submitted 2 months ago by [email protected] to c/[email protected]

For me, it’s often hard to say what makes good world-building. I’m good at pointing out what I don’t like, but when I find a series that has good world-building in my opinion I often find myself hard-pressed to put a finger on what exactly makes it good in comparison. But let’s try anyway. Post specific examples of something that elevates one series' world-building in your opinion.

As is customary I will start: Re:ZERO -Starting Life in Another World does a lot of things that I would consider good world-building but it does one specific thing that I find dreadfully lacking in 99% of other series (even those I love to death). ReZero has in-world proverbs. When characters say them for the first time we, as the reader, don’t understand them but we (well, most of us) are intelligent enough to get the meaning from context. I have no idea why a magmarin is laughing when it's full of holes or how it feels to be a bazomazo bein' flung back an' forth but adding those simple lines adds so much to the world by giving the illusion that there is a whole history/fable/story behind those sayings. That this world exists outside the character's direct sphere of influence and has existed long before. And this is just the beginning. Those specific proverbs above come from a character that is part of a different culture than the people we have seen up to his point of introduction. By throwing around a bunch of new proverbs that sound so far off from what we heard so far, Nagasaki really drives home that this character has his own set of values and views on what’s normal. That’s not only incredible and intelligent world-building but also fucking great prose. It’s “show, don’t tell” in text form.

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[-] [email protected] 4 points 2 months ago* (last edited 2 months ago)

What makes good or bad worldbuilding is hard to nail down in words. To me, it is the kind of thing that is often obvious when it is bad, and completely disappears when it is good. In my opinion, that is because good world building is often logically consistent, so it isn't obvious when it is done well.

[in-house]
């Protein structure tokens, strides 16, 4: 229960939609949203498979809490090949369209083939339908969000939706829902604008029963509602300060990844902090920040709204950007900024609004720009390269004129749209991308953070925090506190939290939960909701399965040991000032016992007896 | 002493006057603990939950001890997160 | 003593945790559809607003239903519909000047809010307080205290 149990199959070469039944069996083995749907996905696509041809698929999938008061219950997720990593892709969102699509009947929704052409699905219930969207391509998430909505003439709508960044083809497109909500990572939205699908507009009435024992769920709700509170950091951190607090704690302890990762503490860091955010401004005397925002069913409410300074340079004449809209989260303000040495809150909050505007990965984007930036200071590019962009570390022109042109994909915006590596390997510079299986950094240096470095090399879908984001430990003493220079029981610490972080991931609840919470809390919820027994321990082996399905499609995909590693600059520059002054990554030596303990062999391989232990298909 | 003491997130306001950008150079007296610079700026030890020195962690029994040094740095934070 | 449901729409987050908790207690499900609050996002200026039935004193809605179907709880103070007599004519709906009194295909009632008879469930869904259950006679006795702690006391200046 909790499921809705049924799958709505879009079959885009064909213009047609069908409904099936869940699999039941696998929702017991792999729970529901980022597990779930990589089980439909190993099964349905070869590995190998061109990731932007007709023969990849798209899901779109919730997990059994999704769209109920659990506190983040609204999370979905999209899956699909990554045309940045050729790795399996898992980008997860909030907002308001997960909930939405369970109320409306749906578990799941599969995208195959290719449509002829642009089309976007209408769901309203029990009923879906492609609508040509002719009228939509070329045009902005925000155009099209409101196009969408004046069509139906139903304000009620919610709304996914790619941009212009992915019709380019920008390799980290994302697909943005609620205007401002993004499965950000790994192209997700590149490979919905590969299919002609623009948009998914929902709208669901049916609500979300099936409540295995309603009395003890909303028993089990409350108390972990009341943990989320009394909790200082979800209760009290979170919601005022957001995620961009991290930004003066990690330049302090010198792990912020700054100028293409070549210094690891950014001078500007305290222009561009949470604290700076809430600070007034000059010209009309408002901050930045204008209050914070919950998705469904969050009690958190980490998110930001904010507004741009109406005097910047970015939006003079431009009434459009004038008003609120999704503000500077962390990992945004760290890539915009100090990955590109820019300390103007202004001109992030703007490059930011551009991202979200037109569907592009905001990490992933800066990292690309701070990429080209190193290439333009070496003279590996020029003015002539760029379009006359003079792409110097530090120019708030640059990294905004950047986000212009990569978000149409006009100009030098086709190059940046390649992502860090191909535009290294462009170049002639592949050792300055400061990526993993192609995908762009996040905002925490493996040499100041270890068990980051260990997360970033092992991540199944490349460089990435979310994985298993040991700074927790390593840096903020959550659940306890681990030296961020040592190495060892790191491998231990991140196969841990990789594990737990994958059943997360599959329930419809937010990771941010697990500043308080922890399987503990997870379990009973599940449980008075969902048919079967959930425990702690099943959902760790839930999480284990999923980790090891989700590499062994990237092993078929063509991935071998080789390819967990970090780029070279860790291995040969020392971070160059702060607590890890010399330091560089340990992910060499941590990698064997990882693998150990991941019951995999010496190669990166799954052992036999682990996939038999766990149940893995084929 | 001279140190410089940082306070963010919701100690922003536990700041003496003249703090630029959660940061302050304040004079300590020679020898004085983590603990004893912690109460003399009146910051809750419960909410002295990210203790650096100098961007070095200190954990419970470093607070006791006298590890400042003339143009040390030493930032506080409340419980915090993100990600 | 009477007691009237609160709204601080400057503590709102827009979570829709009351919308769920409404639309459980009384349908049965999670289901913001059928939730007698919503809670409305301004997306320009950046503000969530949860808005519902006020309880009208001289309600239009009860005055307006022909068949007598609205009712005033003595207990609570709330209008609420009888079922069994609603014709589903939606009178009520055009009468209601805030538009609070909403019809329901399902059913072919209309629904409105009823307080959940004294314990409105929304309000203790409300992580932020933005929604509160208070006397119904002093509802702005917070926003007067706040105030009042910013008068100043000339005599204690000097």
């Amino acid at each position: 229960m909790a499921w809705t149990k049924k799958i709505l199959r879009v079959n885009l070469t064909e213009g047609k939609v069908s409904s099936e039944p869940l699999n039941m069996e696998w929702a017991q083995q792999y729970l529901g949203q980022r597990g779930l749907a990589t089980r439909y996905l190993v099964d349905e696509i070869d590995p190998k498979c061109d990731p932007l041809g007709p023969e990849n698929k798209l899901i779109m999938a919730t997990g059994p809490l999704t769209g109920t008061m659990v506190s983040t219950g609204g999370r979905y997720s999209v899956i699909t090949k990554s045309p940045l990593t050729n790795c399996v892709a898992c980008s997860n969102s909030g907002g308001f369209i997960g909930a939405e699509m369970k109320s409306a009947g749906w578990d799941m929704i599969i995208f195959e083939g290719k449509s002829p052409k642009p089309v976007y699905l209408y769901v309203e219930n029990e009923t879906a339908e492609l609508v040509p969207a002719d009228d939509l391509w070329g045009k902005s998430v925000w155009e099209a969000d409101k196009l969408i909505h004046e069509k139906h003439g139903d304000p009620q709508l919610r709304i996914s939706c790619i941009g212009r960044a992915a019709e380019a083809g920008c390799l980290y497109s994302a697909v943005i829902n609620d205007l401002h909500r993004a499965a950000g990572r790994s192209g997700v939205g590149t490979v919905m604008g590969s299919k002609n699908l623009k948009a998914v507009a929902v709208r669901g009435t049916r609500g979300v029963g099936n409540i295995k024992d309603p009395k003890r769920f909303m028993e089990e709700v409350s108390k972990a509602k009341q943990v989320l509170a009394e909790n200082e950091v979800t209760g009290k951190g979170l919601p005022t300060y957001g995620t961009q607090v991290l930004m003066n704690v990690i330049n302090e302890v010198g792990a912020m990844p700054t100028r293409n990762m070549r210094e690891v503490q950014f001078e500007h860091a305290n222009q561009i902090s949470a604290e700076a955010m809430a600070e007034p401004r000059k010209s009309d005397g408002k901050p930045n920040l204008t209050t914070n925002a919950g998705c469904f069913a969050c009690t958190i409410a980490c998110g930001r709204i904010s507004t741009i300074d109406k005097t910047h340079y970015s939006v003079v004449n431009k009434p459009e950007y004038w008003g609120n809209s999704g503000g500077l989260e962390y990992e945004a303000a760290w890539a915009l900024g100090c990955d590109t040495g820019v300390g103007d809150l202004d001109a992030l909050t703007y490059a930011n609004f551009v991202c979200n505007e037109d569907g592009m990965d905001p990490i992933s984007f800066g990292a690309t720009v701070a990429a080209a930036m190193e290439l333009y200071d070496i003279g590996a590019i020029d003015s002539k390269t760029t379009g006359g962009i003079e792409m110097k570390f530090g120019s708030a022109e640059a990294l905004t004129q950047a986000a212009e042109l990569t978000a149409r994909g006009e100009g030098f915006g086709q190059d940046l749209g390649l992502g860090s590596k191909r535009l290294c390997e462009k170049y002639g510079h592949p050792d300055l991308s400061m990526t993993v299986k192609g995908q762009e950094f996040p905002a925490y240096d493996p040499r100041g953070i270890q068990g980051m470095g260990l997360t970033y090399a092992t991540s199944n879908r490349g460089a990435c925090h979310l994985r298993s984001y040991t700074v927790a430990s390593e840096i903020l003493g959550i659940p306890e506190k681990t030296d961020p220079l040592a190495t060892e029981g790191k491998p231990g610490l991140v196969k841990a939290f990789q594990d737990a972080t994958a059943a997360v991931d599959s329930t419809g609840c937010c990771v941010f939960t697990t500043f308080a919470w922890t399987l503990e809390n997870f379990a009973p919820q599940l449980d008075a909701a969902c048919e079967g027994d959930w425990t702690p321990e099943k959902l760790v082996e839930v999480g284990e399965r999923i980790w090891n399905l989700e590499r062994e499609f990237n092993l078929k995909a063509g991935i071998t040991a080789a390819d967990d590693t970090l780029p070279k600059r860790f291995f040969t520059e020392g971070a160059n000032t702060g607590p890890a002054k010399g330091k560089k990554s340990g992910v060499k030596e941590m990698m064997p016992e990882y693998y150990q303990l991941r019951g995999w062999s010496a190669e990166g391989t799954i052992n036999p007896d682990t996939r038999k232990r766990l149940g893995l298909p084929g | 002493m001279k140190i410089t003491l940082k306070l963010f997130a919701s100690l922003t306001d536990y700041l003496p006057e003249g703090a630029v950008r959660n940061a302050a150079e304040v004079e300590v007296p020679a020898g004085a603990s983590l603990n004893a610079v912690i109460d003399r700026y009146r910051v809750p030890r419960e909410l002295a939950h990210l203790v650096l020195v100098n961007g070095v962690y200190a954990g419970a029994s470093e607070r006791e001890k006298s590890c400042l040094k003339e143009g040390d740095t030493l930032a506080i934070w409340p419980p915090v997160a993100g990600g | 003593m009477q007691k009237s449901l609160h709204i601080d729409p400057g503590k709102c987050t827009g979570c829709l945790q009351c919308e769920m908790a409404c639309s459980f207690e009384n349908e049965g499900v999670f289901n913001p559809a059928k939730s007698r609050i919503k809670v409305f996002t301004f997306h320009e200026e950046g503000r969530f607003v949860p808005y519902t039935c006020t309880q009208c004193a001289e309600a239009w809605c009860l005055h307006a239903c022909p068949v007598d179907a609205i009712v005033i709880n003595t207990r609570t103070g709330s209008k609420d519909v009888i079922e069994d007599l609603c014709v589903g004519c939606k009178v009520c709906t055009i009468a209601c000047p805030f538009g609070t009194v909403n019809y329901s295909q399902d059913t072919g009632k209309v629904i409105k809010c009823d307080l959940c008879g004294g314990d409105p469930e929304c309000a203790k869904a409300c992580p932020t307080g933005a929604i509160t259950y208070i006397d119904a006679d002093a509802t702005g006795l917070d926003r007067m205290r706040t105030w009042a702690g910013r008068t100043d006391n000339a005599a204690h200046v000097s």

Note that there are mild spoilers about the world in Tsukimichi in the discussion below, but not really any important story spoilers.

As an example, I have said in the past that I think that the worldbuilding in Tsukimichi is done well. There are many things I can point to, but for the sake of brevity, let's just look at one aspect of the worldbuilding; the first one that the MC, Makoto, encounters. The world that Makoto is isekai'ed into is ruled over by a Goddess. This Goddess is extremely vain and provides her blessing only to things that she finds beautiful. This one fact dramatically impacts the whole rest of the story and world in many different ways.

  • She thinks Makoto is ugly, so banishes him to the wasteland at the edge of her world.
  • The native hyumans of her world place an extremely high importance on personal beauty to appeal to the Goddess.
  • Non-hyuman species are not liked by the Goddess because they don't appeal to her aesthetic taste. This causes hyumans to have a sense of superiority and treat other races as either second class or with open hostility.
  • The other characters that the Goddess brings to her world are chosen for their looks over their ability or capability to serve her in the hero role.
  • The hyuman churches double as beauty salons and spas and the clergy treat personal beauty knowledge, techniques, and tools as sacred knowledge.
  • (Mild story spoiler) There is a clergy character in the story that has facial scarring. They always conceal their face with a veil due to this.

All of these pieces fit together in a logically consistent way and become really easy to overlook because as you are reading/watching it, it all just makes sense and doesn't stand out. At the end of the day, good worldbuilding falls into the "I know it when I see it" category of things that are difficult to define in a specific way.

[-] [email protected] 4 points 2 months ago

Yes, consistent causality is definitively a good point. This is something that I find especially jarring when it's broken for just a chapter to force something to happen in the story. I read this week something where two super competent characters (there is a ranking system and of all the adventurers in the world they are in the middle two digits) become suddenly incredibly incapable just so that MC can swoop in and save them.

this post was submitted on 22 May 2024
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